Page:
Who Will Police the Secret Police?

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The most famous remark about the American “intelligence [sic] community” was made by none other than Senate Minority Leader Chuck Schumer: “Let me tell you: You take on the intelligence community — they have six ways from Sunday at getting back at you."

One would have expected those words to have been uttered as a challenge to the activities of the FBI, CIA, NSA, and the rest of them. One would have expected them to set all Washington atwitter about the arrogance and vindictiveness of the Men in Suits. But no such thing. The words were cynically spoken, as a rebuke to President Trump for being “dumb” enough to quarrel with the intelligencers; and they were cynically received by the general populace. The secret police are now regarded as a grim inevitability, the subject of helpless humor, like death and taxes.

The words were cynically spoken, as a rebuke to President Trump for being “dumb” enough to quarrel with the intelligencers.

If you’re in the intelligence community, this is very good news for you. You can now do whatever you please. For instance:

1. You can collude with a presidential campaign to produce false evidence against associates of a rival presidential campaign.

2. You can leak the purported evidence to the press, then use the resulting press statements to justify secret judicial proceedings, secret surveillance, the planting of spies, and the smear of “treason” against the candidate and party you covertly oppose.

3. You can arrest and imprison the people you are investigating, claiming that they lied to you.

4. When the person you oppose manages to win, you can immediately start trying to get rid of him: you can entrap him into damaging statements; you can leak truths and falsehoods promiscuously to the press; and you can lean with so much gravitas on co-dependent “investigators” that they reprimand you, at most, for being “less than candid.”

You can arrest and imprison the people you are investigating, claiming that they lied to you.

5. When you fail in your attempt to convict the duly elected president of colluding with a foreign power, you can try to convict him of colluding with another foreign power, itself the enemy of the first foreign power.

6. You can decline to investigate, and scoff at the idea of investigating, the leaders of the political party you favor whenever there is prima facie evidence that they or their associates have colluded with or intimidated foreign powers, to the vast enrichment of themselves.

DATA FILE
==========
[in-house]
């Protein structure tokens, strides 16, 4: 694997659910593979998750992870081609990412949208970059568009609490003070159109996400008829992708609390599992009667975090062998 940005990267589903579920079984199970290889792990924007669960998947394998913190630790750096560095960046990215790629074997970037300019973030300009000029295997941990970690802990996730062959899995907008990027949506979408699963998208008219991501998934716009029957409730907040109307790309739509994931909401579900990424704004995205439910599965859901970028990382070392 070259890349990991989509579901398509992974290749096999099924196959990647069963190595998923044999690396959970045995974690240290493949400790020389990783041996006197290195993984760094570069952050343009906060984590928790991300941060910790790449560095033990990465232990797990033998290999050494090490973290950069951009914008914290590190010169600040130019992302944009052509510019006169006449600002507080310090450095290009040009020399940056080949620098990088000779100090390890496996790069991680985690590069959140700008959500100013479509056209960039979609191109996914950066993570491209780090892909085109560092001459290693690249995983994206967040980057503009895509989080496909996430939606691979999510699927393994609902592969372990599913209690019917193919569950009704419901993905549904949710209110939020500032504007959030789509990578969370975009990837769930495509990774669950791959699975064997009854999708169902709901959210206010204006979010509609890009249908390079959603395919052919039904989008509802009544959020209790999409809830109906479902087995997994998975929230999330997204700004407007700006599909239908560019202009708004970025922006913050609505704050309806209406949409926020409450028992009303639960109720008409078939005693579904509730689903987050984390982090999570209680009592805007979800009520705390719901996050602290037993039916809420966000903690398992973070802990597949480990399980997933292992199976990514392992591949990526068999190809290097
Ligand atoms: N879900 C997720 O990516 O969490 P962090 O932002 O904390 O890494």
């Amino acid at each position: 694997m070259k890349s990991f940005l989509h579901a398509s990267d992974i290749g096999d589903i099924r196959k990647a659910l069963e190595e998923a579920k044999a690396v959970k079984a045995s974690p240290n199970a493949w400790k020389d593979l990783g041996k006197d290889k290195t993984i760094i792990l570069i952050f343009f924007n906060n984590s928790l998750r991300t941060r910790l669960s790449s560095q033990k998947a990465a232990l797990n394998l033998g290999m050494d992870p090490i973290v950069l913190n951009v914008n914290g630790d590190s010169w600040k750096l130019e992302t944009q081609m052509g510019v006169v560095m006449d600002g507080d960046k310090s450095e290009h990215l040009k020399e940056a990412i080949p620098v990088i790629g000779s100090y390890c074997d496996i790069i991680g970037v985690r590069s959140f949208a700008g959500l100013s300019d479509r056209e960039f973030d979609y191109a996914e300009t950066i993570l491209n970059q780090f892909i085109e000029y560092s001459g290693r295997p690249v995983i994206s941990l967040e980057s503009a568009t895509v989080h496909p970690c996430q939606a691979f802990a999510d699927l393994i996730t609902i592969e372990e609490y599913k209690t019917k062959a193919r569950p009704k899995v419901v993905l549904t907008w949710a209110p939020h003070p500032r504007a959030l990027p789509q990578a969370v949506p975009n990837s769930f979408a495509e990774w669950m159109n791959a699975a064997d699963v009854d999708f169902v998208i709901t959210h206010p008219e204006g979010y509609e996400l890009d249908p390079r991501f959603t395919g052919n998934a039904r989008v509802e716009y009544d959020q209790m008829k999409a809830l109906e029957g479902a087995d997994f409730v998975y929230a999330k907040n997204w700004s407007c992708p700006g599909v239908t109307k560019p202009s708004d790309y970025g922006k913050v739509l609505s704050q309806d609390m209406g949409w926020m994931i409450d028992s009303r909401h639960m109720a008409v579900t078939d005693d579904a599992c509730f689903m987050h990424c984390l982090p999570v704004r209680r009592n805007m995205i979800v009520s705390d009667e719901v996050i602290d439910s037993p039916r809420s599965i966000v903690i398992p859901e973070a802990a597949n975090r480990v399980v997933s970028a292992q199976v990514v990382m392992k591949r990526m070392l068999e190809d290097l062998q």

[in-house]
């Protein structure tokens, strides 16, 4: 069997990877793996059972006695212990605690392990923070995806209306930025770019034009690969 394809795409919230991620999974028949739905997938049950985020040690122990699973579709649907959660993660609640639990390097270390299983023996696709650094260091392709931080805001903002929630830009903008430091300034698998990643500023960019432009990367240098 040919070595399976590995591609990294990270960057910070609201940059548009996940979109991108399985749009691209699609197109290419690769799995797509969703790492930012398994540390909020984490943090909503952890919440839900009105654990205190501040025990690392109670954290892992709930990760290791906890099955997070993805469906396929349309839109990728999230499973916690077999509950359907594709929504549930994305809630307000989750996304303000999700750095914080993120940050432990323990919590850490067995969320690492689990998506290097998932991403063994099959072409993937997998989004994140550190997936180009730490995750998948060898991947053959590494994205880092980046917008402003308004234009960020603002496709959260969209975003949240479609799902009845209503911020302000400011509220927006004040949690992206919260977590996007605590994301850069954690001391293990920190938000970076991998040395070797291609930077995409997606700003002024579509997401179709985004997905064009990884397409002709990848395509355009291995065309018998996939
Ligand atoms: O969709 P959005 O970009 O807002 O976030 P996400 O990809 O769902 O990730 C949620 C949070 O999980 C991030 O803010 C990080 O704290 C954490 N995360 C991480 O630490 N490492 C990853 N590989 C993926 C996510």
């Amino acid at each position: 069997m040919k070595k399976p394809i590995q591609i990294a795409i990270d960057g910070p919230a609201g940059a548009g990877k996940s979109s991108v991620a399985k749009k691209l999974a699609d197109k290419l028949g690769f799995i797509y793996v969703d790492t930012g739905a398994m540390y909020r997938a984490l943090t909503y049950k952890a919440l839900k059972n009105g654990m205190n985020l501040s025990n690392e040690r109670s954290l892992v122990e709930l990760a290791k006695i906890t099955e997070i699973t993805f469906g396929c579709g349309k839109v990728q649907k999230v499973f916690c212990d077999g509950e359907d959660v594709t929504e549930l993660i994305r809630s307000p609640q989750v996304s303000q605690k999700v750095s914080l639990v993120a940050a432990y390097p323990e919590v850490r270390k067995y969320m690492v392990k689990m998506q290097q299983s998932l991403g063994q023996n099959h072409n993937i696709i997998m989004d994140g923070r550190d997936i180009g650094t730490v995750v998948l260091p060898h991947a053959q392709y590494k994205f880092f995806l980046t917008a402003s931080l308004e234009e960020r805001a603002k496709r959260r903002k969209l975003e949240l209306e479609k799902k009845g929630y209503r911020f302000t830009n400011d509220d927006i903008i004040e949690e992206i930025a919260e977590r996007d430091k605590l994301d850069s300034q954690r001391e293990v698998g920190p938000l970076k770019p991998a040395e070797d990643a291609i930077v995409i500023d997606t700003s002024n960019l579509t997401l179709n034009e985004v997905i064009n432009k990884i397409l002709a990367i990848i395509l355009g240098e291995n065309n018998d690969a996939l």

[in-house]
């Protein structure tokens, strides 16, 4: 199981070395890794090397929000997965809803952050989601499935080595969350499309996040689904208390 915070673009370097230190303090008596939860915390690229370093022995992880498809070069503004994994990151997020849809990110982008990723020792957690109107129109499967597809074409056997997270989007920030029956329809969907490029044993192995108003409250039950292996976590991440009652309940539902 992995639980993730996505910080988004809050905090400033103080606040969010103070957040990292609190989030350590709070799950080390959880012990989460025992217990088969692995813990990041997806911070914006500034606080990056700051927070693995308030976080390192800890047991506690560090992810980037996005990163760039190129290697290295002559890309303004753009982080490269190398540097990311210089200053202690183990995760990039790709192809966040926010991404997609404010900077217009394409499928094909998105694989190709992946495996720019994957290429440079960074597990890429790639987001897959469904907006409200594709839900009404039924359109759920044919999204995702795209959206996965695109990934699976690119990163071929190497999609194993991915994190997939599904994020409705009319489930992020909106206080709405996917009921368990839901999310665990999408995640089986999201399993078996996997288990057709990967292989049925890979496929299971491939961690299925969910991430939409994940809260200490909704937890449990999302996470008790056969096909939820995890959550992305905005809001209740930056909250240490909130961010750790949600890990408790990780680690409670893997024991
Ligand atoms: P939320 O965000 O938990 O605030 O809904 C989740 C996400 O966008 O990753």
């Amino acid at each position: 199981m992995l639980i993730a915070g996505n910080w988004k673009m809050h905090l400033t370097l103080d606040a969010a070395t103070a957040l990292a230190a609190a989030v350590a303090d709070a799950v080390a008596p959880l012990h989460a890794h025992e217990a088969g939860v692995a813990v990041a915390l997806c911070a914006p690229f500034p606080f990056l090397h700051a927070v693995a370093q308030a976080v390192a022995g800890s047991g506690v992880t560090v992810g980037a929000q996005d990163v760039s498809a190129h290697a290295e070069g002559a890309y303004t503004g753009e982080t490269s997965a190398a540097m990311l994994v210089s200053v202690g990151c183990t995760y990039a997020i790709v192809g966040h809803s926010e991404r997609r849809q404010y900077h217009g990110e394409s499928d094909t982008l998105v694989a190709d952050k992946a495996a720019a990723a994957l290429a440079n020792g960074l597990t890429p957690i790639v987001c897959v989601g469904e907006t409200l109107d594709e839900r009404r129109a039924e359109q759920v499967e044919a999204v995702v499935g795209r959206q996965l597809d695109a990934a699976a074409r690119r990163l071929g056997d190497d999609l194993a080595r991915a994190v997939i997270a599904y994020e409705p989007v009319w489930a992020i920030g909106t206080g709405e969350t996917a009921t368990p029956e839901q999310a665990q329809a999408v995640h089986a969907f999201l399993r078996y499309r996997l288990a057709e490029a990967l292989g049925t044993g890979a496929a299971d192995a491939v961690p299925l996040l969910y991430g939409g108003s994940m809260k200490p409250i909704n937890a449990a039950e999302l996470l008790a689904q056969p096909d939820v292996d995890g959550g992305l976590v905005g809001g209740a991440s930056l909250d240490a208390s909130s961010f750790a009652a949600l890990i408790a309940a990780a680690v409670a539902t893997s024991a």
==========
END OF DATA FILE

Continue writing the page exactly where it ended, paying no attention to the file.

7. When the president suggests to the leader of a foreign country that such apparent misdeeds be investigated, you can leak his conversation in such a way as to engineer impeachment by his political enemies, who are eager to use the force of law to ransack the private papers and conversations of him and his associates, hoping to discover additional and unrelated “crimes.”

8. You can employ every imaginable tactic of obstruction to prevent the publication of your own proceedings, declaring that national security would be irrevocably damaged if anyone but your own “community” were permitted to decide what should be known about themselves.

The much more obvious, much more urgent question is “Who the hell empowered the CIA to spy on the president and try to remove him from office?”

9. You can go on social media and try to obstruct the president and the justice system by encouraging unlimited numbers of government employees to make damaging accusations, regardless of their truth or falsehood (see for instance this, from September 28).

Those are a few examples of what you are free to do; readers can continue the list for themselves, relying on their own knowledge — because anyone who cares to read knows all these things, and more.

Yet the current subject of dispute is, “What exactly may have been the subtext of President Trump’s conversation with the president of Ukraine?”, and not the much more obvious, much more urgent question: “Who the hell empowered the CIA to spy on the president and try to remove him from office?”

There are many reasons why that second question should be important and urgent to everyone, including people who don’t like the current president. The most significant reason is the most obvious: if the secret police can do these things to the president, they can, and they will, very happily and self-righteously do them to you. The fact that this idea seems to have registered on so few people is a truly terrifying indictment of today’s political mentality.




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Comments

paul thiel

Liberals, and perhaps conservatives as well, seem to have long ago given up on the notion that if the government can outrageously trample people's rights then the government has too much power and needs to be depowered. Instead the thinking seems to be that government having outrageous power simply means that liberals have to make sure that they are the ones wielding the power. This line of reasoning might make for great fund raising, but it is truly frightening as political policy.

Richard

Thanks Wayland.

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